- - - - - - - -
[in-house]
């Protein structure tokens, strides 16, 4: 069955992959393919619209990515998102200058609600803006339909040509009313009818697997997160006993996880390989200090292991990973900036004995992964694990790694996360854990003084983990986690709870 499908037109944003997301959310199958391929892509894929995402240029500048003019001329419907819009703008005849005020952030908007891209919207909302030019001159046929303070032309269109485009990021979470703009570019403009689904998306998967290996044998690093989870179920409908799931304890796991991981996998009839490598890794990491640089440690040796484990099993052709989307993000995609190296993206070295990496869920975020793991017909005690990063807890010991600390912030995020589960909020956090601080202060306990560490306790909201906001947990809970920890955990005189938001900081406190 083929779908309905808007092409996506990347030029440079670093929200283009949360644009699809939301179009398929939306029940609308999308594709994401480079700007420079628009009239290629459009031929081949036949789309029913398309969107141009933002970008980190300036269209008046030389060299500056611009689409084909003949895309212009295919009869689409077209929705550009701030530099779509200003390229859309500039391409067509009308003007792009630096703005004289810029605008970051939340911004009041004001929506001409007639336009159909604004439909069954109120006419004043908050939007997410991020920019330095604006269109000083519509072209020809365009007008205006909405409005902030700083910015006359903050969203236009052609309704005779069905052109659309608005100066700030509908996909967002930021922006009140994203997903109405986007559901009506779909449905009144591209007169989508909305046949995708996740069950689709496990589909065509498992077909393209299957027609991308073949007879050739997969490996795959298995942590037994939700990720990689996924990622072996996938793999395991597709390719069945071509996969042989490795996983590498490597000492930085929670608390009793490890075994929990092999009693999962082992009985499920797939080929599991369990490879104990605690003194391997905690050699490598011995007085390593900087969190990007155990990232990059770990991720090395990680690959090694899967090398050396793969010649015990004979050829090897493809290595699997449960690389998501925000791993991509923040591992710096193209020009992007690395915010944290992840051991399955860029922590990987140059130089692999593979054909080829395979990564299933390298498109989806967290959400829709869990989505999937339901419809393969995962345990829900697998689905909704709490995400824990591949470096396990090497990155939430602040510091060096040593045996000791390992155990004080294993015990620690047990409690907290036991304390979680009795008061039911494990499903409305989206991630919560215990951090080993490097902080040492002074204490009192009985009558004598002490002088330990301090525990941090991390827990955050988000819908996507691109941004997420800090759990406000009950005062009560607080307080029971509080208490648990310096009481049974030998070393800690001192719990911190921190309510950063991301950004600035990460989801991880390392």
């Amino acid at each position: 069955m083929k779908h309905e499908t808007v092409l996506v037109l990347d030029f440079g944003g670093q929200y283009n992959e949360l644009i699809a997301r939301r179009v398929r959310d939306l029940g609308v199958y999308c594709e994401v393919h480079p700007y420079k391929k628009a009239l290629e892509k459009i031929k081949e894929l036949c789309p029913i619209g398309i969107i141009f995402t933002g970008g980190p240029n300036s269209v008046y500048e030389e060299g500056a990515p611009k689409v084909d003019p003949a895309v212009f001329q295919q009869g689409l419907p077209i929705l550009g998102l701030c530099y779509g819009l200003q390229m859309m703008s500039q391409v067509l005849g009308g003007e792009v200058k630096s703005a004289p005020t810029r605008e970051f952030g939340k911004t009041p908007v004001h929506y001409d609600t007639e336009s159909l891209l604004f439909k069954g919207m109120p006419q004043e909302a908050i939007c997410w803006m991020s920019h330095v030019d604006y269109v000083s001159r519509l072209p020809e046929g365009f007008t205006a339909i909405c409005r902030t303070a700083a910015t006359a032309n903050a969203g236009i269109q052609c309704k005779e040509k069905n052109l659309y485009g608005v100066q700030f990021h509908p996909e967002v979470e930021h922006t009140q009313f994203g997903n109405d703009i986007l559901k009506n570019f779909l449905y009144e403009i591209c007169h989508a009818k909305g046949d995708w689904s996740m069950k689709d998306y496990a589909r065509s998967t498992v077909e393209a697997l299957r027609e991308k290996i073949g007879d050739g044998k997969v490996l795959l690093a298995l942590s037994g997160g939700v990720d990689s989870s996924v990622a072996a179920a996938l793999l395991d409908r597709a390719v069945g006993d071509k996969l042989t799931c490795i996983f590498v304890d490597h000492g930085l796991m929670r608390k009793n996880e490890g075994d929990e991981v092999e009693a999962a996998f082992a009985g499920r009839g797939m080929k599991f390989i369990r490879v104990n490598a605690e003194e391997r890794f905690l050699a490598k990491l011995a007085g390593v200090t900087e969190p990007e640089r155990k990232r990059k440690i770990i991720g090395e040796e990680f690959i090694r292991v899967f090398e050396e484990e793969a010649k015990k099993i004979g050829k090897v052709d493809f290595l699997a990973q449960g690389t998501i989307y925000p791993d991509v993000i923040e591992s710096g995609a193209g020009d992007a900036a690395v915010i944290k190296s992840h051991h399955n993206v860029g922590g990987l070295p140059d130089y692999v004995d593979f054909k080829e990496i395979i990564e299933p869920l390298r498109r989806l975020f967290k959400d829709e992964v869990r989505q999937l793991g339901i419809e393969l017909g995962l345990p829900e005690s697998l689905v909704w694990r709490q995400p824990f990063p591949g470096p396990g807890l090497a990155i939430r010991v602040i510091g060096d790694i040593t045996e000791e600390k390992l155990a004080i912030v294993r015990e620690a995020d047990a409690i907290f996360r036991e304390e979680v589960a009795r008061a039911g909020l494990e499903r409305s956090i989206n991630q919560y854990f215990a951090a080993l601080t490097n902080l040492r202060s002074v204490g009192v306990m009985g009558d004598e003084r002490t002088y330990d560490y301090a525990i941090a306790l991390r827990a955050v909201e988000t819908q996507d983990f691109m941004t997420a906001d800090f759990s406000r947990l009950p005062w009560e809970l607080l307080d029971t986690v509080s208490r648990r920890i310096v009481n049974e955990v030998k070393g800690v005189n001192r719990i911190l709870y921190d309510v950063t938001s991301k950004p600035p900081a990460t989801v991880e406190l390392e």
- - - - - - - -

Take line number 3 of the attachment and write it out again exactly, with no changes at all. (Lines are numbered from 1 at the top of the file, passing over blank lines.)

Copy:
């Amino acid at each position: 069955m083929k779908h309905e499908t808007v092409l996506v037109l990347d030029f440079g944003g670093q929200y283009n992959e949360l644009i699809a997301r939301r179009v398929r959310d939306l029940g609308v199958y999308c594709e994401v393919h480079p700007y420079k391929k628009a009239l290629e892509k459009i031929k081949e894929l036949c789309p029913i619209g398309i969107i141009f995402t933002g970008g980190p240029n300036s269209v008046y500048e030389e060299g500056a990515p611009k689409v084909d003019p003949a895309v212009f001329q295919q009869g689409l419907p077209i929705l550009g998102l701030c530099y779509g819009l200003q390229m859309m703008s500039q391409v067509l005849g009308g003007e792009v200058k630096s703005a004289p005020t810029r605008e970051f952030g939340k911004t009041p908007v004001h929506y001409d609600t007639e336009s159909l891209l604004f439909k069954g919207m109120p006419q004043e909302a908050i939007c997410w803006m991020s920019h330095v030019d604006y269109v000083s001159r519509l072209p020809e046929g365009f007008t205006a339909i909405c409005r902030t303070a700083a910015t006359a032309n903050a969203g236009i269109q052609c309704k005779e040509k069905n052109l659309y485009g608005v100066q700030f990021h509908p996909e967002v979470e930021h922006t009140q009313f994203g997903n109405d703009i986007l559901k009506n570019f779909l449905y009144e403009i591209c007169h989508a009818k909305g046949d995708w689904s996740m069950k689709d998306y496990a589909r065509s998967t498992v077909e393209a697997l299957r027609e991308k290996i073949g007879d050739g044998k997969v490996l795959l690093a298995l942590s037994g997160g939700v990720d990689s989870s996924v990622a072996a179920a996938l793999l395991d409908r597709a390719v069945g006993d071509k996969l042989t799931c490795i996983f590498v304890d490597h000492g930085l796991m929670r608390k009793n996880e490890g075994d929990e991981v092999e009693a999962a996998f082992a009985g499920r009839g797939m080929k599991f390989i369990r490879v104990n490598a605690e003194e391997r890794f905690l050699a490598k990491l011995a007085g390593v200090t900087e969190p990007e640089r155990k990232r990059k440690i770990i991720g090395e040796e990680f690959i090694r292991v899967f090398e050396e484990e793969a010649k015990k099993i004979g050829k090897v052709d493809f290595l699997a990973q449960g690389t998501i989307y925000p791993d991509v993000i923040e591992s710096g995609a193209g020009d992007a900036a690395v915010i944290k190296s992840h051991h399955n993206v860029g922590g990987l070295p140059d130089y692999v004995d593979f054909k080829e990496i395979i990564e299933p869920l390298r498109r989806l975020f967290k959400d829709e992964v869990r989505q999937l793991g339901i419809e393969l017909g995962l345990p829900e005690s697998l689905v909704w694990r709490q995400p824990f990063p591949g470096p396990g807890l090497a990155i939430r010991v602040i510091g060096d790694i040593t045996e000791e600390k390992l155990a004080i912030v294993r015990e620690a995020d047990a409690i907290f996360r036991e304390e979680v589960a009795r008061a039911g909020l494990e499903r409305s956090i989206n991630q919560y854990f215990a951090a080993l601080t490097n902080l040492r202060s002074v204490g009192v306990m009985g009558d004598e003084r002490t002088y330990d560490y301090a525990i941090a306790l991390r827990a955050v909201e988000t819908q996507d983990f691109m941004t997420a906001d800090f759990s406000r947990l009950p005062w009560e809970l607080l307080d029971t986690v509080s208490r648990r920890i310096v009481n049974e955990v030998k070393g800690v005189n001192r719990i911190l709870y921190d309510v950063t938001s991301k950004p600035p900081a990460t989801v991880e406190l390392e």